Wandering Thoughts archives

2015-02-24

How we do and document machine builds

I've written before about our general Ubuntu install system and I've mentioned before that we have documented build procedures but we don't really automate them. But I've never discussed how we do reproducible builds and so on. Basically we do them by hand, but we do them systematically.

Our Ubuntu login and compute servers are essentially entirely built through our standard install system. For everything else, the first step is a base install with the same system. As part of this base install we make some initial choices, like what sort of NFS mounts this machine will have (all of them, only our central administrative filesystem, etc).

After the base install we have a set of documented additional steps; almost all of these steps are either installing additional packages or copying configuration files from that central filesystem. We try to make these steps basically cut and paste, often with the literal commands to run interlaced with an explanation of what they do. An example is:

* install our Dovecot config files:
     cd /etc/dovecot/conf.d/
     rsync -a /cs/site/machines/aviary/etc/dovecot/conf.d/*.conf .

Typically we do all of this over a SSH connection, so we are literally cutting and pasting from the setup documentation to the machine.

(In theory we have a system for automatically installing additional Ubuntu packages only on specific systems. In practice there are all sorts of reasons that this has wound up relatively disused; for example it's tied to the hostname of what's being installed and we often install new versions of a machine under a different hostname. Since machines rarely have that many additional packages installed, we've moved away from preconfigured packages in favour of explicitly saying 'install these packages'.)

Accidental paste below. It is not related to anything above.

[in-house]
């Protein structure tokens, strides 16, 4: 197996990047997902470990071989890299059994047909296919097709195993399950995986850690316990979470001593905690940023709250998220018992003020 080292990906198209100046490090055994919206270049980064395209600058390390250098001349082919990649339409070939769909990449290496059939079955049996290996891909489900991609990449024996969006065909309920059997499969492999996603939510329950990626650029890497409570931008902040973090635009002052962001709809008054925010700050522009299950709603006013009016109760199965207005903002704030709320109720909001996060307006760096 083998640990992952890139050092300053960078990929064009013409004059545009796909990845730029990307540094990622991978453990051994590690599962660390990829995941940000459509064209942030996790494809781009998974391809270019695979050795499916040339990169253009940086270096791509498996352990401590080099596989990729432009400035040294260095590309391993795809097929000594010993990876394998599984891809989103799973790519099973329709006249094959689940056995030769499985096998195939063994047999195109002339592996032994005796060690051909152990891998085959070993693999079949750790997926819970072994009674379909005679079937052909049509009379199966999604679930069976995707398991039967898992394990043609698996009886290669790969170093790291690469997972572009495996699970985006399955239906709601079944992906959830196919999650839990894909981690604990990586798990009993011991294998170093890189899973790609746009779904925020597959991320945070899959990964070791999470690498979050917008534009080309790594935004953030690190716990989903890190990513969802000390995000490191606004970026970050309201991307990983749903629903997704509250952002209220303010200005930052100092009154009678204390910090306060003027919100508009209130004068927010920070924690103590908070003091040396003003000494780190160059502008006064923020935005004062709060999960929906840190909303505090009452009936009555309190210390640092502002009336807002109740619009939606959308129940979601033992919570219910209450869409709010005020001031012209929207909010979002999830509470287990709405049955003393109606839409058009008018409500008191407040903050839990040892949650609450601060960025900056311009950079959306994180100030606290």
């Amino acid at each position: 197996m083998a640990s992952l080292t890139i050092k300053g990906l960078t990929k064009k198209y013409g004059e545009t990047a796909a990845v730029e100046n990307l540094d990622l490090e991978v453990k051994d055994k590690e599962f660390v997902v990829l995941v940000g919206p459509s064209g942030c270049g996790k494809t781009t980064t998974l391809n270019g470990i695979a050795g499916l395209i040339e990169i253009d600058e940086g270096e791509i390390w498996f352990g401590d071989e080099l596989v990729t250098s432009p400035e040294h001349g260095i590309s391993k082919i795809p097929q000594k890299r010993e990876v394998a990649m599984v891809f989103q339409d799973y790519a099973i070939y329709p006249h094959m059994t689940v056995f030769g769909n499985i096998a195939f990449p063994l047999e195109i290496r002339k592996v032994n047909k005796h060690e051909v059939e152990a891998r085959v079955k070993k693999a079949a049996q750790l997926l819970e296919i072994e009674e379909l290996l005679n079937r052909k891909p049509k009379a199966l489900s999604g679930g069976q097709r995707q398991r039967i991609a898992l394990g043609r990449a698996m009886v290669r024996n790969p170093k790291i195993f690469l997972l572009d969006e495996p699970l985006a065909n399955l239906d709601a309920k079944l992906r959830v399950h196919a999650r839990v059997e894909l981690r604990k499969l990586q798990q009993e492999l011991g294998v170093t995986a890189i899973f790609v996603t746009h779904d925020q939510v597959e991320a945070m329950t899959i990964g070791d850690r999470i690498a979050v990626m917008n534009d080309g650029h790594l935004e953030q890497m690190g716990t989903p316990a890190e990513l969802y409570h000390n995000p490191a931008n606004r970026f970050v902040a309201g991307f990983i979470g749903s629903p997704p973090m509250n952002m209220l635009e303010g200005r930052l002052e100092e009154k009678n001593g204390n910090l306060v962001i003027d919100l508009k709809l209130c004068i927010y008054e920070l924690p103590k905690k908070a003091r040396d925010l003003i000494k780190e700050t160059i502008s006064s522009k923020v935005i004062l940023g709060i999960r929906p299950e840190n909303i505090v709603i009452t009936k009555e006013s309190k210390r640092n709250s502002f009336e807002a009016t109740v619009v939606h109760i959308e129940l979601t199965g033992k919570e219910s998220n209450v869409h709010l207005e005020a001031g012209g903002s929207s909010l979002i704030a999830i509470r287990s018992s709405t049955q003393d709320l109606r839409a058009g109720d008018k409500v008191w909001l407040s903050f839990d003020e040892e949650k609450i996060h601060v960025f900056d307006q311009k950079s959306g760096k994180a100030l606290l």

We aren't neurotic about doing everything with cut and paste; sometimes it's easier to describe an edit to do to a configuration file in prose rather than to try to write commands to do it automatically (especially since those are usually not simple). There can also be steps like 'recover the DHCP files from backups or copy them from the machine you're migrating from', which require a bit of hand attention and decisions based on the specific situation you're in.

(This setup documentation is also a good place to discuss general issues with the machine, even if it's not strictly build instructions.)

When we build non-Ubuntu machines the build instructions usually follow a very similar form: we start with 'do a standard base install of <OS>' and then we document the specific customizations for the machine or type of machine; this is what we do for our OpenBSD firewalls and our CentOS based iSCSI backends. Setup of our OmniOS fileservers is sufficiently complicated and picky that a bunch of it is delegated to a couple of scripts. There's still a fair number of by-hand commands, though.

In theory we could turn any continuous run of cut and paste commands into a shell script; for most machines this would probably cover at least 90% of the install. Despite what I've written in the past, doing so would have various modest advantages; for example, it would make sure that we would never skip a step by accident. I don't have a simple reason for why we don't do it except 'it's never seemed like that much of an issue', given that we build and rebuild this sort of machine very infrequently (generally we build them once every Ubuntu version or every other Ubuntu version, as our servers generally haven't failed).

(I think part of the issue is that it would be a lot of work to get a completely hands-off install for a number of machines, per my old entry on this. Many machines have one or two little bits that aren't just running cut & paste commands, which means that a simple script can't cover all of the install.)

sysadmin/OurBuildProcedures written at 02:19:52; Add Comment


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